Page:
Generally departments have a recruitment strategy and will know, roughly, what areas of research they wish to strengthen. Sometimes this will be part of a university wide initiative, sometimes it will be in response to external funding opportunities. However, departments will always be willing to consider high quality researchers with a proven international reputation. Key factors are a strong publication record of papers in international journals of good standing, proven funding success, and ability to contribute to the department's teaching activities. Funding success does not have to be in research grants, travel grants also count. Any awards or honours obtained from scholarly or professional bodies will also make you more attractive.
Q. What can I do to improve my career prospects?
Making yourself more visible, both within the department, and within the wider scientific community will certainly improve your prospects. Of course, this includes publication, however, presenting papers at conferences and workshops will allow you to build a network of contacts that will prove useful, collaborating or simply discussing research with academics will raise your profile, even volunteering to give departmental lectures at different institutions will be beneficial.
Q. Is there an alternative to being an academic?
Some researchers are content to remain on soft-monies as non-academic researchers throughout their careers. This, however, is difficult and unlikely to be secure in the long-term. Additionally spending too long as a PDRA can be detrimental to your career prospects should you decide to apply for academic positions. There are, however, other alternatives for those who do not wish research to be central to their career. Technical staff, such as laboratory managers and technicians often completed PDRA projects. Careers as technical staff can vary from maintaining and operating experimental/analytical instruments to providing specialised IT support. In some, but not all, cases technical careers allow continued involvement in research without the necessity for teaching, publication targets and funding applications. Employment contracts vary considerably from permanent positions to staff employed on short-term contracts supported by grants.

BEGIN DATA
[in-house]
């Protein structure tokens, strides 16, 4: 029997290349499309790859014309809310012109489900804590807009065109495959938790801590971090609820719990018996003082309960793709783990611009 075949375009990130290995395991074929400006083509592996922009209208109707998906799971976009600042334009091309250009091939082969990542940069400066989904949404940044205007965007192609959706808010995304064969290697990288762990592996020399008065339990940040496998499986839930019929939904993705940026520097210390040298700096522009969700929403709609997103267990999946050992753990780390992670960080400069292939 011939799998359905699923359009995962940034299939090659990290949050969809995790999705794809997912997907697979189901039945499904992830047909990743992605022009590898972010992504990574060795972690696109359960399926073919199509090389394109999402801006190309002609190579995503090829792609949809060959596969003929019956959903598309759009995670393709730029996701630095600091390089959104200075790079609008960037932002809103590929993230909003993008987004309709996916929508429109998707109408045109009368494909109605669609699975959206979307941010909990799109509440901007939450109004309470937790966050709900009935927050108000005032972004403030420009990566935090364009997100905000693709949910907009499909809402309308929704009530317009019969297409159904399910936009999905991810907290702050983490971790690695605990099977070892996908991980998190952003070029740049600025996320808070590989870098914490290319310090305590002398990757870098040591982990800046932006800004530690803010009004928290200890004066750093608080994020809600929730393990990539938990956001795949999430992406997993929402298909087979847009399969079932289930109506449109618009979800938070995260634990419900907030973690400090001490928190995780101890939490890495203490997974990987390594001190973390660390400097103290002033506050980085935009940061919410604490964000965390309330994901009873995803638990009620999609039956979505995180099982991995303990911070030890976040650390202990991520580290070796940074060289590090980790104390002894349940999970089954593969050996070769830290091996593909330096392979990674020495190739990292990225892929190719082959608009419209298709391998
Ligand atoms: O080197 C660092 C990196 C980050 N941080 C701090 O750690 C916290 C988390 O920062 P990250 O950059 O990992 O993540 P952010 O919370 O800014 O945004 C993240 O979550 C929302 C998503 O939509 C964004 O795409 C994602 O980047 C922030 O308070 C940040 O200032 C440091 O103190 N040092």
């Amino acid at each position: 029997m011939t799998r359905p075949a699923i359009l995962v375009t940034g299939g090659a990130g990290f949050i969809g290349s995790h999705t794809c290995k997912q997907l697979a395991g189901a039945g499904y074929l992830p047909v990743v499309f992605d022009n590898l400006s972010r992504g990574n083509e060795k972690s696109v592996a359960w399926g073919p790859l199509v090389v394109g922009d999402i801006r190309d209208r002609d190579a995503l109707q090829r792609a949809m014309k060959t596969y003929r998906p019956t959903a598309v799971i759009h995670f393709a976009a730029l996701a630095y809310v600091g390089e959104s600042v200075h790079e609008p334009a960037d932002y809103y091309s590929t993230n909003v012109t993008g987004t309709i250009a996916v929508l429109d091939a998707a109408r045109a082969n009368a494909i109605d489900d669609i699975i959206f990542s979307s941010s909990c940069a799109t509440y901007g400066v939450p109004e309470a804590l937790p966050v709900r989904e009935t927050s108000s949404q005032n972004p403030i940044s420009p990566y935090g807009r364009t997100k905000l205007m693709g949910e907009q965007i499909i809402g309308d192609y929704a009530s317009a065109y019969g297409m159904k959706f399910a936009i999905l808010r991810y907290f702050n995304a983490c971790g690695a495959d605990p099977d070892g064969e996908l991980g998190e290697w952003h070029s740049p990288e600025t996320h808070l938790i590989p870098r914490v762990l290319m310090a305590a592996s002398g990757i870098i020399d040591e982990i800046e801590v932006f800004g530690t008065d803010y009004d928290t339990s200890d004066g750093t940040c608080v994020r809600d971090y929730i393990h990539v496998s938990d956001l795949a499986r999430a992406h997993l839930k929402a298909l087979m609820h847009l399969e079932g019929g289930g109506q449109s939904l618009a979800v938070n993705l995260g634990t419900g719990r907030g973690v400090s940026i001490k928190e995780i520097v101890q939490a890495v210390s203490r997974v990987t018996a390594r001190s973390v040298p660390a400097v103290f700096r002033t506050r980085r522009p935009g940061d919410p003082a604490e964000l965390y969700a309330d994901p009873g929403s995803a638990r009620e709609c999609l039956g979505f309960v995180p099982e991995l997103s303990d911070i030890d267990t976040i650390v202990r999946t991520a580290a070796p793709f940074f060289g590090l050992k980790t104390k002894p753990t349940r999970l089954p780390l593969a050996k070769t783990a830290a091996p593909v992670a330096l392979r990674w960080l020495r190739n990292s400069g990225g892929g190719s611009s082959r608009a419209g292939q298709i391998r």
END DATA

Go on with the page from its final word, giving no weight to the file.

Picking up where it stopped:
Q. Could I work in industry and return to academia?
A number of staff in the department worked within industry before returning as academics. The key to such a strategy is remaining research active in some capacity within industry in order to have the research esteem indicators that institutions are seeking. Industry contacts, in particular funding contacts, are also valuable. This career strategy can work in the short-term if you retain close research contacts, and if you plan a return to academia in the long-term, since often senior industry figures are a valuable asset to institutions.
Q. Can I use my industry contacts to help my academic career prospects?
If you can raise funding through industry contacts for your research then this makes you highly attractive to institutions as an academic. Most institutions will welcome you with open arms if you can raise a significant proportion of your salary through industry sponsorship. Searching for sponsorship is, however, often a delicate issue and should be discussed first with the institution since it could comprise an e xisting industry relationship.
There are a number of fellowship opportunities for young scientists with a PhD:
|EPSRC Fellowships||All year|
|Imperial College Research Fellowships (Imperial)||Sept 2016|
|Dorothy Hodgkin Fellowships (Royal Society)||Jan 2017|
|1851 Fellowships||opens Oct 2016|
|Leverhulme Trust Early Career Fellowships||Mar 2017|
|Newton International Fellowships||Mar 2017|
|Royal Academy Engineering Fellowships||Sept 2017|
|Royal Society Research Fellowships||Sept 2017|
|ERC Starting Grants||Oct 2016|
|ERC Consolidator Grants||Oct 2016|
The department offers assistance to those wishing to hold their fellowship at Imperial. However, you need to apply directly to the awarding body and follow their documented procedures (see the links above) in order to be considered for a given fellowship. If you are interested in holding the fellowship in the Department of Earth Science and Engineering and would like help you with your application(s), please send a copy of your CV and answers to the four questions below.